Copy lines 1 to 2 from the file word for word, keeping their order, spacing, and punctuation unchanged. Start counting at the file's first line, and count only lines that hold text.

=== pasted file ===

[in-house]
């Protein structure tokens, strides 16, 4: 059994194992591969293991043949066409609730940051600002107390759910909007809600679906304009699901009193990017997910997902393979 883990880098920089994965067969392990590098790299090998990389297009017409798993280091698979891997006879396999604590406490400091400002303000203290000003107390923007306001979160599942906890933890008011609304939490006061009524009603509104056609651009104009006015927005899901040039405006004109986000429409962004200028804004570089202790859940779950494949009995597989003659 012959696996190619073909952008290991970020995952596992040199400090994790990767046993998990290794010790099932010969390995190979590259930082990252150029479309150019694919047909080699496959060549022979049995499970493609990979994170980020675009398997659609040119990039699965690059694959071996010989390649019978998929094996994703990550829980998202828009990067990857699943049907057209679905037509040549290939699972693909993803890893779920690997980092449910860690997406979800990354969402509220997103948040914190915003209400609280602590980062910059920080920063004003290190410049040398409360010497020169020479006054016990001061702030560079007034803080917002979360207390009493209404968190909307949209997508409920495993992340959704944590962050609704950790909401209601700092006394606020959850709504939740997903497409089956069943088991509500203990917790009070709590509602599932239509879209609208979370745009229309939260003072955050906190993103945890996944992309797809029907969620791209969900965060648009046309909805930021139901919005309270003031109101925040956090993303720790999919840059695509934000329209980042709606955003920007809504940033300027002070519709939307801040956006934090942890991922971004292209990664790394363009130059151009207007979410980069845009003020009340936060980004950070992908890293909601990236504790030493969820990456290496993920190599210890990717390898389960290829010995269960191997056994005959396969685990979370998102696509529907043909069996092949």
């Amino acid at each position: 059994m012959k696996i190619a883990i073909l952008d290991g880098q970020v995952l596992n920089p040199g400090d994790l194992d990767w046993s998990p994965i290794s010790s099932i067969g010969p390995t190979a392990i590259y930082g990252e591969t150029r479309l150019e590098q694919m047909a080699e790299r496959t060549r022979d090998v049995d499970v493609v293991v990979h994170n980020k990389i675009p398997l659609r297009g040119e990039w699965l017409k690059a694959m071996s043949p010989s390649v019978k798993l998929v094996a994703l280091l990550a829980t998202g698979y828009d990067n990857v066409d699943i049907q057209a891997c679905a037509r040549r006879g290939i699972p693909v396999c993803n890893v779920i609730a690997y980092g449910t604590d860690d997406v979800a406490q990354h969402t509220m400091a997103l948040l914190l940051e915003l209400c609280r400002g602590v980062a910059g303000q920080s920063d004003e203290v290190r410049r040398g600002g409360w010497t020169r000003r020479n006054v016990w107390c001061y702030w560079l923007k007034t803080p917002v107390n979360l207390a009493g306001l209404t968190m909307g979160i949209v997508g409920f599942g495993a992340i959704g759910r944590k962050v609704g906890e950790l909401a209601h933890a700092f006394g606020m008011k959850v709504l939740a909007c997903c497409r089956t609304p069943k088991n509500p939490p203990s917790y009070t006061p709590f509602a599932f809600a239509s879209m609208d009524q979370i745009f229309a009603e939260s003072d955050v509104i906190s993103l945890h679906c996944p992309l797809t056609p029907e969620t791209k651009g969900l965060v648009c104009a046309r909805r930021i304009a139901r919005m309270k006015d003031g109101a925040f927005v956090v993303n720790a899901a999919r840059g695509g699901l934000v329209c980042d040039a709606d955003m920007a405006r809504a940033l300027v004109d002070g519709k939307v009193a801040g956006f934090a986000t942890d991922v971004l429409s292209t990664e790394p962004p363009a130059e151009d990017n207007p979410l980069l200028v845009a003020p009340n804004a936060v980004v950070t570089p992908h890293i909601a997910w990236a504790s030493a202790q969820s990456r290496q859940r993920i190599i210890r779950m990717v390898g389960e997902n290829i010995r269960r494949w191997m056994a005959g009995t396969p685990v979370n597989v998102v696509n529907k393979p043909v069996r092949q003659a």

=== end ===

[in-house]
């Protein structure tokens, strides 16, 4: 059994194992591969293991043949066409609730940051600002107390759910909007809600679906304009699901009193990017997910997902393979 883990880098920089994965067969392990590098790299090998990389297009017409798993280091698979891997006879396999604590406490400091400002303000203290000003107390923007306001979160599942906890933890008011609304939490006061009524009603509104056609651009104009006015927005899901040039405006004109986000429409962004200028804004570089202790859940779950494949009995597989003659 012959696996190619073909952008290991970020995952596992040199400090994790990767046993998990290794010790099932010969390995190979590259930082990252150029479309150019694919047909080699496959060549022979049995499970493609990979994170980020675009398997659609040119990039699965690059694959071996010989390649019978998929094996994703990550829980998202828009990067990857699943049907057209679905037509040549290939699972693909993803890893779920690997980092449910860690997406979800990354969402509220997103948040914190915003209400609280602590980062910059920080920063004003290190410049040398409360010497020169020479006054016990001061702030560079007034803080917002979360207390009493209404968190909307949209997508409920495993992340959704944590962050609704950790909401209601700092006394606020959850709504939740997903497409089956069943088991509500203990917790009070709590509602599932239509879209609208979370745009229309939260003072955050906190993103945890996944992309797809029907969620791209969900965060648009046309909805930021139901919005309270003031109101925040956090993303720790999919840059695509934000329209980042709606955003920007809504940033300027002070519709939307801040956006934090942890991922971004292209990664790394363009130059151009207007979410980069845009003020009340936060980004950070992908890293909601990236504790030493969820990456290496993920190599210890990717390898389960290829010995269960191997056994005959396969685990979370998102696509529907043909069996092949």